Addressing the committee, Gov. Haslam said, "My request to the committee this morning is that you do two things: first, that you move quickly to stabilize the individual insurance marketplace. Then, second, that you would undertake a serious effort to work together to address the cost of healthcare." He added that while times are good in Tennessee, "the crisis of healthcare and the uncertainty of its future threaten our state's citizens and the state's budget."

He continued, "Today, Tennessee finds itself with only three insurance carriers offering ACA-compliant coverage. In more than 80 percent of our counties, citizens have only one insurance option. These limited options are provided to Tennesseans at substantial cost increases - possibly as much 40 percent for 2018, after increases totaling as much as 139 percent for some from 2014 to 2017. Tennessee's experience of fewer choices at higher costs is not sustainable. We are on a path where citizens simply won't have an option to purchase from the insurance marketplace or can't pay for the limited options available to them. Either way, the system fails."

Haslam asked Congress to consider three steps to prevent the collapse of the individual marketplace by 1) funding CSR payments, 2) creating a short-term reinsurance program, and 3) providing more flexibility to states.

Haslam's full remarks are available here.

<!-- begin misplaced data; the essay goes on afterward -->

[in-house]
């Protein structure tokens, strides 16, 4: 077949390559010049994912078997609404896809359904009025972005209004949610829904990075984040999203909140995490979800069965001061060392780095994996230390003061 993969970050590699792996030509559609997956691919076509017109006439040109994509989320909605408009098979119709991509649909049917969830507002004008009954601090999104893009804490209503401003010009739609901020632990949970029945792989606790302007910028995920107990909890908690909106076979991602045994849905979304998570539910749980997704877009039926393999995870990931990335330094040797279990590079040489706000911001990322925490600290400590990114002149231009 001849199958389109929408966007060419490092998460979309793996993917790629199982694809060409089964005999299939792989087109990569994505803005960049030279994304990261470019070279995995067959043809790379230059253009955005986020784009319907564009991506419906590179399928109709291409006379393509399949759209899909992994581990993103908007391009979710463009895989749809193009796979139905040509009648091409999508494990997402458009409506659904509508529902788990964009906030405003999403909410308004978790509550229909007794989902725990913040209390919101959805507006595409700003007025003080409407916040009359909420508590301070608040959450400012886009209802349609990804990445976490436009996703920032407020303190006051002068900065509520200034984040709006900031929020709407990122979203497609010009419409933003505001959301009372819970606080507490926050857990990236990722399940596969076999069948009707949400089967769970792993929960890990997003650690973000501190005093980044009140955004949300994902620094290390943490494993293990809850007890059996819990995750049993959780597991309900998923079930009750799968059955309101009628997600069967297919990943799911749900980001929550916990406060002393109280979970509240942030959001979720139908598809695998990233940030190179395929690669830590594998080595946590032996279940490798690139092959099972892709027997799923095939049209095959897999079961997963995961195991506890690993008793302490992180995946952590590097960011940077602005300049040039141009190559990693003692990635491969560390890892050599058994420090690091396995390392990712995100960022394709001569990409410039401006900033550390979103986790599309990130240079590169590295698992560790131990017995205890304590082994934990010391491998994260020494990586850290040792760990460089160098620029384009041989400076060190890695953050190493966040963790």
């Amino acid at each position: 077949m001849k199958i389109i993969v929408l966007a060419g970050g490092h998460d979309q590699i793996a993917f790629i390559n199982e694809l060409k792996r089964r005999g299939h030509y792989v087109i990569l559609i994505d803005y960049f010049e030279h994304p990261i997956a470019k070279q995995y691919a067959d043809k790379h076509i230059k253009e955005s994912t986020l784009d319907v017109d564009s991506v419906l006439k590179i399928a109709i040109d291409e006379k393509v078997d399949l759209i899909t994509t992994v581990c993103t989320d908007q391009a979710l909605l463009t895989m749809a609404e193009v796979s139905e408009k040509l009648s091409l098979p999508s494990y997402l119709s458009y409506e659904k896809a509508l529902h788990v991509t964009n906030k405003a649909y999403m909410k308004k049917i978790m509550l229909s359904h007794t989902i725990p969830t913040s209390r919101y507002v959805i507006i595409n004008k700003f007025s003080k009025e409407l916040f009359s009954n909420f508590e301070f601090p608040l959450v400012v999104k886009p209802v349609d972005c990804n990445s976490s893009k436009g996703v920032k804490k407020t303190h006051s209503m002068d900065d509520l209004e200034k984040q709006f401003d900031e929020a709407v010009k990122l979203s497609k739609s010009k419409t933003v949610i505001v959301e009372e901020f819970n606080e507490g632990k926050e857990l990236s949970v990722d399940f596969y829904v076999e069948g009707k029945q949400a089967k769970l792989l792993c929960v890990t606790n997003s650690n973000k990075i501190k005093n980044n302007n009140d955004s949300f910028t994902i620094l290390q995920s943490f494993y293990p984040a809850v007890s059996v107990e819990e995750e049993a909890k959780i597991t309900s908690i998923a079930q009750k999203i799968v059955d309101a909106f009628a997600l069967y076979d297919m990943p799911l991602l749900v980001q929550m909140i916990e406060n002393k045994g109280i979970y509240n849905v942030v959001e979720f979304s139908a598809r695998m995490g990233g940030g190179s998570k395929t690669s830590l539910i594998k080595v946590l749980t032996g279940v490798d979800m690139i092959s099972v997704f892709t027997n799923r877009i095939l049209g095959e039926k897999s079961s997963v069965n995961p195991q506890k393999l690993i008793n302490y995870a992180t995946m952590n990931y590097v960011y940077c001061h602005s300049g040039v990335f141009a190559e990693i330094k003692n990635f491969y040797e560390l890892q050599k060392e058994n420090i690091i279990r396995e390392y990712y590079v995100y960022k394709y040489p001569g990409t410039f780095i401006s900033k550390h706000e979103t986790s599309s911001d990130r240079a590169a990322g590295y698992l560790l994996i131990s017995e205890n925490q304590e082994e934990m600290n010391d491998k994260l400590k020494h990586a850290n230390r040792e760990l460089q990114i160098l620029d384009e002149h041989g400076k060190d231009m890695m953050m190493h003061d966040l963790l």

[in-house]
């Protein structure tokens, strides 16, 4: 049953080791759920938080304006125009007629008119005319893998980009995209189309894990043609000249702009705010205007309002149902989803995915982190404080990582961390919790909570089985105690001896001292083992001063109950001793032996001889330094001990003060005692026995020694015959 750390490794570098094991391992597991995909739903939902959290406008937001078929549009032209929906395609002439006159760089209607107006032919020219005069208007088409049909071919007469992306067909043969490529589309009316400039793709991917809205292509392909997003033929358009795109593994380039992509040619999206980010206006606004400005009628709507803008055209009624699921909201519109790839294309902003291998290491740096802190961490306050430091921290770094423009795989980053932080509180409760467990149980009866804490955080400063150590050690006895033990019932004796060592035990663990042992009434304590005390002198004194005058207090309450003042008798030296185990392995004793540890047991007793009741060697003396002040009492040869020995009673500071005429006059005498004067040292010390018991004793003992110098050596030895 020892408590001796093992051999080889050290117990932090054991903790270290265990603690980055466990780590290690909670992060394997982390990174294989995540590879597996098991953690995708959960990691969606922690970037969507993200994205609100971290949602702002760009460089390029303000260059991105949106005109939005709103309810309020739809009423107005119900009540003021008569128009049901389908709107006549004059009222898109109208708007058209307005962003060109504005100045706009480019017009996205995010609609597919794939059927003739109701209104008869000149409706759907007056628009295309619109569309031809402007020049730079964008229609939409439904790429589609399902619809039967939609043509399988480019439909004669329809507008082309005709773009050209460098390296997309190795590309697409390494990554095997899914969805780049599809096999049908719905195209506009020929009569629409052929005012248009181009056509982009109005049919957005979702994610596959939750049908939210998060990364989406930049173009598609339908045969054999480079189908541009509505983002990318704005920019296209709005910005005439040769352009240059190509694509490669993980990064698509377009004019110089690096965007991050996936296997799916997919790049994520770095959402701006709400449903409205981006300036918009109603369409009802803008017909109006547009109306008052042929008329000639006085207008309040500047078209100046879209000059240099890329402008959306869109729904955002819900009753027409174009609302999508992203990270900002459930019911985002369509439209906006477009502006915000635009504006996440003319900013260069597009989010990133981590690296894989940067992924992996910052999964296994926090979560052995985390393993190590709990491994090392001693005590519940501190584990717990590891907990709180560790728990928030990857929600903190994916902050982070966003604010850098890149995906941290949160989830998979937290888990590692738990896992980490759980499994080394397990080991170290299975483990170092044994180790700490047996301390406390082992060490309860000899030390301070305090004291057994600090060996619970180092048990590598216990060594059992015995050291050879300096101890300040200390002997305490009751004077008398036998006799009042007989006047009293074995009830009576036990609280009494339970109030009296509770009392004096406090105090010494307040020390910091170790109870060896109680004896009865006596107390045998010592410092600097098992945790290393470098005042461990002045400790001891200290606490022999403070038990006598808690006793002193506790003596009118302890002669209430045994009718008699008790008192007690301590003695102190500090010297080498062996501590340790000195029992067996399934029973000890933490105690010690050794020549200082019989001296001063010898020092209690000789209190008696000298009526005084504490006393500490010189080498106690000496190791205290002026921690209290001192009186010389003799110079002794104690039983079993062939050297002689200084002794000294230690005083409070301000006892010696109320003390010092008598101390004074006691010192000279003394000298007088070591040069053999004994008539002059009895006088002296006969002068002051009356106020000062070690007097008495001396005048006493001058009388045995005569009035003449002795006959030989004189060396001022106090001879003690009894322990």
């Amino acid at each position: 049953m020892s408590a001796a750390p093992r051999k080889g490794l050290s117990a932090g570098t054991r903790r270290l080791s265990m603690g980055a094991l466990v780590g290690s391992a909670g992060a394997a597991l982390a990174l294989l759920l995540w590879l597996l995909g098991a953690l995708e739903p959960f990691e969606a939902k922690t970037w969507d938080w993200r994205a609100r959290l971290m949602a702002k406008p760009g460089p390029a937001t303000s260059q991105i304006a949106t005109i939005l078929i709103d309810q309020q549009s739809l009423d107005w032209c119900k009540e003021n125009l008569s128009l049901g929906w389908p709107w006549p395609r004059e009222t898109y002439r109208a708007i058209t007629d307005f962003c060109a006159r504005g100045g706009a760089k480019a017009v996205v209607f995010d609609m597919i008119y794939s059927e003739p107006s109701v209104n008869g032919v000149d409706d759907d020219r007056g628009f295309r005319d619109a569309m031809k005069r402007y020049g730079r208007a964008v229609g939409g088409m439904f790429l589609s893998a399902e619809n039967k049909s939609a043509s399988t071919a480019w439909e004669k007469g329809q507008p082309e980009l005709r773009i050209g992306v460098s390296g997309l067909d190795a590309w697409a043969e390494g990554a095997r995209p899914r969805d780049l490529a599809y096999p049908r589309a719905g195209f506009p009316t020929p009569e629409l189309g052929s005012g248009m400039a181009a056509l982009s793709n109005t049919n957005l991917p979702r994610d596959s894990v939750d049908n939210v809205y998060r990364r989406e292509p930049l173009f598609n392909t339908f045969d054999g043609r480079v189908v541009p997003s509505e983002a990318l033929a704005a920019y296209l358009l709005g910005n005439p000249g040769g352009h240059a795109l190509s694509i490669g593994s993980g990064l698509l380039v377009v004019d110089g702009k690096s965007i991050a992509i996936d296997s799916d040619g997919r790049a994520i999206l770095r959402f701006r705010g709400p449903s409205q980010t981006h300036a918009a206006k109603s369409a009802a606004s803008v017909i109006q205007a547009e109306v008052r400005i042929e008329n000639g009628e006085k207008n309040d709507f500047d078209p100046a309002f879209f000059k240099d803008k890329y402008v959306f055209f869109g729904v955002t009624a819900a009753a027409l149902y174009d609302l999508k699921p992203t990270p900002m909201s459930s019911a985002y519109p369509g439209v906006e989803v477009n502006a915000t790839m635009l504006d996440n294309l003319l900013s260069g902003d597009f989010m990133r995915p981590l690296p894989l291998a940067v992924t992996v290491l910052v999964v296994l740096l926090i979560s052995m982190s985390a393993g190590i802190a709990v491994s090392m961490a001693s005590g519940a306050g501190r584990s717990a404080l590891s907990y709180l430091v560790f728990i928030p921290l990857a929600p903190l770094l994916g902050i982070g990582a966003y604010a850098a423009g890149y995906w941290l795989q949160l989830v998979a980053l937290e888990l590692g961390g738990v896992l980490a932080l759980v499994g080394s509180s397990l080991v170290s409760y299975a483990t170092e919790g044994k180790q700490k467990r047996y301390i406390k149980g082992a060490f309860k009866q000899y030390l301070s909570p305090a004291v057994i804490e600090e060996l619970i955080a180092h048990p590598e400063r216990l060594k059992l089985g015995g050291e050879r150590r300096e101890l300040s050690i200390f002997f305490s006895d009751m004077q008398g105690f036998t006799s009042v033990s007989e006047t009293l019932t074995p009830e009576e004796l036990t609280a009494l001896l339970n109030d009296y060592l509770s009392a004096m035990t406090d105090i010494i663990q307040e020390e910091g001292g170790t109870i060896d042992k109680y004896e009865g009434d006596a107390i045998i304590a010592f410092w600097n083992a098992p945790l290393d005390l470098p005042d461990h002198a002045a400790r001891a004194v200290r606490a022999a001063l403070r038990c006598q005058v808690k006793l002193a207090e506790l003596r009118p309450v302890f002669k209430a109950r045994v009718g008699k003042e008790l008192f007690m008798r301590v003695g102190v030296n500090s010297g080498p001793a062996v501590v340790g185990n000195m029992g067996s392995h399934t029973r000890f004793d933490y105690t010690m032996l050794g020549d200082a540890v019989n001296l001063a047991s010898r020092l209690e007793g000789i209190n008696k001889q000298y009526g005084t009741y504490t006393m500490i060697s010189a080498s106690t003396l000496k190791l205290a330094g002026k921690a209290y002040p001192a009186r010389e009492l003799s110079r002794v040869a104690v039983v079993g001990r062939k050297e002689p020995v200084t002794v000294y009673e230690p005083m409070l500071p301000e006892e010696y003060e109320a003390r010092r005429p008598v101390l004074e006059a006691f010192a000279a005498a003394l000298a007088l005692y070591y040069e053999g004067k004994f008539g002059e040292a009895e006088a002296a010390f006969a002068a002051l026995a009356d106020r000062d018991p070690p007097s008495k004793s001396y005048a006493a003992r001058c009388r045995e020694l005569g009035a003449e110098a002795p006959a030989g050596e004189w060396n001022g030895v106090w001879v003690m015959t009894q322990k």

For a video of the Sept. 7 hearing and remarks from all five governors, click here.

Week of Sept. 11:

The committee will meet on Sept. 12 to hear from health policy experts on state flexibility and on Sept. 14 to hear from a state insurance commissioner, doctors, and patient advocates.

As for steps following the next two hearings, Alexander said, "I'm hopeful that maybe some combination of continuing cost sharing for a period of time and significant changes in flexibility for states - probably, mostly through changes to section 1332 since it's already in the Affordable Care Act - might provide a basis for action we can take this month. This action wouldn't end the process - that would only be step one, and then we'd go pretty quickly to step two on a long-term, strong, vibrant individual market, and I hope we can begin to spend most of our time on the larger issue of healthcare costs."